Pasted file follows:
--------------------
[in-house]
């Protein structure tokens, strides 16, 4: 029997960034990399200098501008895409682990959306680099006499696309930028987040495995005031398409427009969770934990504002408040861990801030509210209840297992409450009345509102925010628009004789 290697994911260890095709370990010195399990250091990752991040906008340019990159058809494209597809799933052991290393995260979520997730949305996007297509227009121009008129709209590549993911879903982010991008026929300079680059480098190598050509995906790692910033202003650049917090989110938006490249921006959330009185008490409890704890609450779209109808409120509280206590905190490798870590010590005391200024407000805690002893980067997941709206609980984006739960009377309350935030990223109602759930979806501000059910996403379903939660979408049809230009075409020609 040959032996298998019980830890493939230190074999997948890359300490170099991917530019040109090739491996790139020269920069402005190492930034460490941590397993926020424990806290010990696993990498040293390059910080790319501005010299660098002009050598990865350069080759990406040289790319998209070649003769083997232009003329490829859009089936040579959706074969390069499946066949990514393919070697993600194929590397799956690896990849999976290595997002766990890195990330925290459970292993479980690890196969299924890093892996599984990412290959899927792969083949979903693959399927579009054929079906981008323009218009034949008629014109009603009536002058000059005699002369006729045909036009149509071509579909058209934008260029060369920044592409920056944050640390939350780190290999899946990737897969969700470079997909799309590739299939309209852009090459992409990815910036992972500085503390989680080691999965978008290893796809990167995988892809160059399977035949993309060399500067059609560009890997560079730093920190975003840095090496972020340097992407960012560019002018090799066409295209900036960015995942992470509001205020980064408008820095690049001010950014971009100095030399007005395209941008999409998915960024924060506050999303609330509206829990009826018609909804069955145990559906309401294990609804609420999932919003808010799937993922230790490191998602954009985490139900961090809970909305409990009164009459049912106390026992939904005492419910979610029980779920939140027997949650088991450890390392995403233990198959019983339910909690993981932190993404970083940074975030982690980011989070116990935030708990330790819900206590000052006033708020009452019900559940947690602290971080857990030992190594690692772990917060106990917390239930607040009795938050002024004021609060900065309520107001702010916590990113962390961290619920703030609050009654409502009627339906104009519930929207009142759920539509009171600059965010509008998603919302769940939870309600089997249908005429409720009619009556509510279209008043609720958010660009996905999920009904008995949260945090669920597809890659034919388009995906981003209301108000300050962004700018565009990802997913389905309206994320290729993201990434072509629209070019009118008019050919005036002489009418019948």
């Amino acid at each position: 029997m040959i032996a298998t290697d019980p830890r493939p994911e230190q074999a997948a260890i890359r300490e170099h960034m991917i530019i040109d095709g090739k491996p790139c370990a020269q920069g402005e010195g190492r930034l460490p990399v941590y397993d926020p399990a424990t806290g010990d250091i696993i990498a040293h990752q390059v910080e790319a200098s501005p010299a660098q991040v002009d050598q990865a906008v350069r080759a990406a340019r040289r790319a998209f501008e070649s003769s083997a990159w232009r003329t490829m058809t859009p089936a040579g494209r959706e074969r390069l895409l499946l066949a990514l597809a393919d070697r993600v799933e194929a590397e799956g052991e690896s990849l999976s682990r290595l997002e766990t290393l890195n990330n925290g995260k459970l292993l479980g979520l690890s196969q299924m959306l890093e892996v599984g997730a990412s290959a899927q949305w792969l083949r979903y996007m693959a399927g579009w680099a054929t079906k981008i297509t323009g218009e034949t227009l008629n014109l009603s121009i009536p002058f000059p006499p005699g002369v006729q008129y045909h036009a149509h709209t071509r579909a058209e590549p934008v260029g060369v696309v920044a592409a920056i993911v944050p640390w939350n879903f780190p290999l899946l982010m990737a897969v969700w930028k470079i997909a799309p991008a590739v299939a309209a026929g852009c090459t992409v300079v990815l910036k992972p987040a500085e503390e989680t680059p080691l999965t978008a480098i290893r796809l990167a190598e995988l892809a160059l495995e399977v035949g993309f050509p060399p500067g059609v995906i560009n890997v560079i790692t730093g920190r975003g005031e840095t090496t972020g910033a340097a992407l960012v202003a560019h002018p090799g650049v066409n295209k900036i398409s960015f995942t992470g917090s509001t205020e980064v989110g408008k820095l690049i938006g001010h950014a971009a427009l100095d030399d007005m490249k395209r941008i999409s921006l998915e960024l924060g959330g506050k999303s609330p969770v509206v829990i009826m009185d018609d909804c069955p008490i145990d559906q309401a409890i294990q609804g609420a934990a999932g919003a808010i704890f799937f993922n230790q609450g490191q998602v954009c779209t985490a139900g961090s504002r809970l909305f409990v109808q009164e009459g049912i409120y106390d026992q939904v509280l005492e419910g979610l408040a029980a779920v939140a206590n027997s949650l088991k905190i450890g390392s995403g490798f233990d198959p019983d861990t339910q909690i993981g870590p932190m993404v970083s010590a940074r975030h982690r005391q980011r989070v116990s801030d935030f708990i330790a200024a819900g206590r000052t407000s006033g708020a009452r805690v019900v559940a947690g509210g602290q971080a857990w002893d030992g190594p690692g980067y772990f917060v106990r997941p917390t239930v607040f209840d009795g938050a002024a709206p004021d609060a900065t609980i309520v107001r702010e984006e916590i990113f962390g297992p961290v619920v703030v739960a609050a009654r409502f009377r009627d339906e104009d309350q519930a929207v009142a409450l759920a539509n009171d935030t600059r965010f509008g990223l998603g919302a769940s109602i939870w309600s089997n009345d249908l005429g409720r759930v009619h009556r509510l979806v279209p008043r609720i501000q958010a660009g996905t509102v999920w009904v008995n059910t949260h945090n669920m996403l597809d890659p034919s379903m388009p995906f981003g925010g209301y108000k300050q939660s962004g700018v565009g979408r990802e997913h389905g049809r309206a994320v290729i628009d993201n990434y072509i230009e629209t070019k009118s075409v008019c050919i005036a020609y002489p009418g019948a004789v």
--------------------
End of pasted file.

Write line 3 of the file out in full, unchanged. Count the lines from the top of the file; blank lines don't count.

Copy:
């Amino acid at each position: 029997m040959i032996a298998t290697d019980p830890r493939p994911e230190q074999a997948a260890i890359r300490e170099h960034m991917i530019i040109d095709g090739k491996p790139c370990a020269q920069g402005e010195g190492r930034l460490p990399v941590y397993d926020p399990a424990t806290g010990d250091i696993i990498a040293h990752q390059v910080e790319a200098s501005p010299a660098q991040v002009d050598q990865a906008v350069r080759a990406a340019r040289r790319a998209f501008e070649s003769s083997a990159w232009r003329t490829m058809t859009p089936a040579g494209r959706e074969r390069l895409l499946l066949a990514l597809a393919d070697r993600v799933e194929a590397e799956g052991e690896s990849l999976s682990r290595l997002e766990t290393l890195n990330n925290g995260k459970l292993l479980g979520l690890s196969q299924m959306l890093e892996v599984g997730a990412s290959a899927q949305w792969l083949r979903y996007m693959a399927g579009w680099a054929t079906k981008i297509t323009g218009e034949t227009l008629n014109l009603s121009i009536p002058f000059p006499p005699g002369v006729q008129y045909h036009a149509h709209t071509r579909a058209e590549p934008v260029g060369v696309v920044a592409a920056i993911v944050p640390w939350n879903f780190p290999l899946l982010m990737a897969v969700w930028k470079i997909a799309p991008a590739v299939a309209a026929g852009c090459t992409v300079v990815l910036k992972p987040a500085e503390e989680t680059p080691l999965t978008a480098i290893r796809l990167a190598e995988l892809a160059l495995e399977v035949g993309f050509p060399p500067g059609v995906i560009n890997v560079i790692t730093g920190r975003g005031e840095t090496t972020g910033a340097a992407l960012v202003a560019h002018p090799g650049v066409n295209k900036i398409s960015f995942t992470g917090s509001t205020e980064v989110g408008k820095l690049i938006g001010h950014a971009a427009l100095d030399d007005m490249k395209r941008i999409s921006l998915e960024l924060g959330g506050k999303s609330p969770v509206v829990i009826m009185d018609d909804c069955p008490i145990d559906q309401a409890i294990q609804g609420a934990a999932g919003a808010i704890f799937f993922n230790q609450g490191q998602v954009c779209t985490a139900g961090s504002r809970l909305f409990v109808q009164e009459g049912i409120y106390d026992q939904v509280l005492e419910g979610l408040a029980a779920v939140a206590n027997s949650l088991k905190i450890g390392s995403g490798f233990d198959p019983d861990t339910q909690i993981g870590p932190m993404v970083s010590a940074r975030h982690r005391q980011r989070v116990s801030d935030f708990i330790a200024a819900g206590r000052t407000s006033g708020a009452r805690v019900v559940a947690g509210g602290q971080a857990w002893d030992g190594p690692g980067y772990f917060v106990r997941p917390t239930v607040f209840d009795g938050a002024a709206p004021d609060a900065t609980i309520v107001r702010e984006e916590i990113f962390g297992p961290v619920v703030v739960a609050a009654r409502f009377r009627d339906e104009d309350q519930a929207v009142a409450l759920a539509n009171d935030t600059r965010f509008g990223l998603g919302a769940s109602i939870w309600s089997n009345d249908l005429g409720r759930v009619h009556r509510l979806v279209p008043r609720i501000q958010a660009g996905t509102v999920w009904v008995n059910t949260h945090n669920m996403l597809d890659p034919s379903m388009p995906f981003g925010g209301y108000k300050q939660s962004g700018v565009g979408r990802e997913h389905g049809r309206a994320v290729i628009d993201n990434y072509i230009e629209t070019k009118s075409v008019c050919i005036a020609y002489p009418g019948a004789v």